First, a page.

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Kristine Kathryn Rusch


We were on the Pacific, a long stretch of nowhere, gray upon gray, going on forever.

This was early in the war, our backsides still blistering from the pounding the Japs were giving us. I was a newly minted lieutenant with a job I hated: I was the one who read all the outgoing mail and censored it even before it left the battleship.

I’m sure our boys knew someone read the mail. I’m sure all of them knew it was me. But we didn’t discuss jobs much. I was just one of a handful of ranking paper pushers on a vessel where most guys got their hands dirty. I like to think I was more uncomfortable than they were; after all, I knew more about any of them than they would rightly tell me.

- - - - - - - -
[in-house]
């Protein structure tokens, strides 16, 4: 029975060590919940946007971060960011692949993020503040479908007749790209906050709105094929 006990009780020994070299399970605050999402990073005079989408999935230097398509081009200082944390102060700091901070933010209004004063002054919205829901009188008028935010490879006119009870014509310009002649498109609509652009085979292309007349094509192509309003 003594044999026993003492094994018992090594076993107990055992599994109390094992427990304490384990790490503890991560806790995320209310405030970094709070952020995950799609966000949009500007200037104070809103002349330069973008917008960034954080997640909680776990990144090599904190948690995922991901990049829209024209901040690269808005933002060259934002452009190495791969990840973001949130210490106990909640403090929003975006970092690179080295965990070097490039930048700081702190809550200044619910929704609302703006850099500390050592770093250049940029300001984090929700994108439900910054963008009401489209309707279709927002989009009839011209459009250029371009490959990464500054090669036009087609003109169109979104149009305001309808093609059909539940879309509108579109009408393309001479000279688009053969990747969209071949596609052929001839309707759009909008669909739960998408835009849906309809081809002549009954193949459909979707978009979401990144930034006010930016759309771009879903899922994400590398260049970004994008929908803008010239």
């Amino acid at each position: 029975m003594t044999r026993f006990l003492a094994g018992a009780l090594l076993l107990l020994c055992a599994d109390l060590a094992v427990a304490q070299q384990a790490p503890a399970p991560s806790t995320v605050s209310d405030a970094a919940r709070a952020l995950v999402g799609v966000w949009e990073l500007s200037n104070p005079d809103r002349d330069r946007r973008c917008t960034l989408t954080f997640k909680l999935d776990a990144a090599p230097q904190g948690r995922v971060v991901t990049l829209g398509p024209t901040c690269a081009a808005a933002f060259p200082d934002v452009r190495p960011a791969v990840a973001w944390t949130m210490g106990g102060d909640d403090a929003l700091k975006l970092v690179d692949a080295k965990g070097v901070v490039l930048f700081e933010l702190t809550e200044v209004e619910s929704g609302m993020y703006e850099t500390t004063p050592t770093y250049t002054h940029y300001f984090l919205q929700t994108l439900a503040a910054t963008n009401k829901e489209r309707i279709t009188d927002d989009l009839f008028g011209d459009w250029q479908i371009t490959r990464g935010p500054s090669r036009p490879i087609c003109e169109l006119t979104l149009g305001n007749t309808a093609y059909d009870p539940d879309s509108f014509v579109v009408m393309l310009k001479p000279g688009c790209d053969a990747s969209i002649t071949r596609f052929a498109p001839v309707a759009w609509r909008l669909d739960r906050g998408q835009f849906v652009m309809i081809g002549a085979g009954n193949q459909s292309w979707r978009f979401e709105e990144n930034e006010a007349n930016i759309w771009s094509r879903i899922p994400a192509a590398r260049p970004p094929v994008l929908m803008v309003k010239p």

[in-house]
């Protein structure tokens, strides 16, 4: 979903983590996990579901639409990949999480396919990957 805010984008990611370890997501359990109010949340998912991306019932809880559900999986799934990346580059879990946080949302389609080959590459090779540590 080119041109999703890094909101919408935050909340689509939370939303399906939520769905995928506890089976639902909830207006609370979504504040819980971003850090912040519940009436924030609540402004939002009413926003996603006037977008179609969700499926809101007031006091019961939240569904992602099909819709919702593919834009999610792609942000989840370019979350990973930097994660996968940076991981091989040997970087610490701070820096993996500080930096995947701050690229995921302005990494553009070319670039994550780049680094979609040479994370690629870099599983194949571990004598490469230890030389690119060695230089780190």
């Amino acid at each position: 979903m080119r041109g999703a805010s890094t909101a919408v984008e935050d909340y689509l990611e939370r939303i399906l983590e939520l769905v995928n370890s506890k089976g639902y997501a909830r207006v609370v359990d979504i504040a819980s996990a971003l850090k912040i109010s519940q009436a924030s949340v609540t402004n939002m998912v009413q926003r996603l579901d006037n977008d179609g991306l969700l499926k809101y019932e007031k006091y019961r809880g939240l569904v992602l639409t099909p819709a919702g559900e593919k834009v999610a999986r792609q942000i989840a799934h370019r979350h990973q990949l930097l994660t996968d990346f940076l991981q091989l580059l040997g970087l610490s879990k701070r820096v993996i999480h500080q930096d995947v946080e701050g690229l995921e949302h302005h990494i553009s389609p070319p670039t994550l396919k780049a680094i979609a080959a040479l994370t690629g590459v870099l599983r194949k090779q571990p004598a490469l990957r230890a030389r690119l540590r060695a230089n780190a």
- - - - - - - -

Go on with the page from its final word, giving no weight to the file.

Judy, hon: dreamed about you three nights running. Finally Sanders, my bunkmate, told me to think purer thoughts—guess I was moaning suggestively in my sleep…

Martha, remember that night down on Wisconsin Point? Sometimes I think I still got sand in my drawers…

And, Ma, don’t say nothing to Carl about when I’m coming home. No sense in disappointing the kid. I just have a hunch things ain’t gonna go the way we planned…

Hopes, dreams, and fears, all hand-scrawled, all personal. Sure, the guys knew someone would read them, but even on this, their first mission—maybe especially on this, their first mission—they were scared and homesick, that rush of emotion that led ’em to join up forgotten back at the first day of camp.

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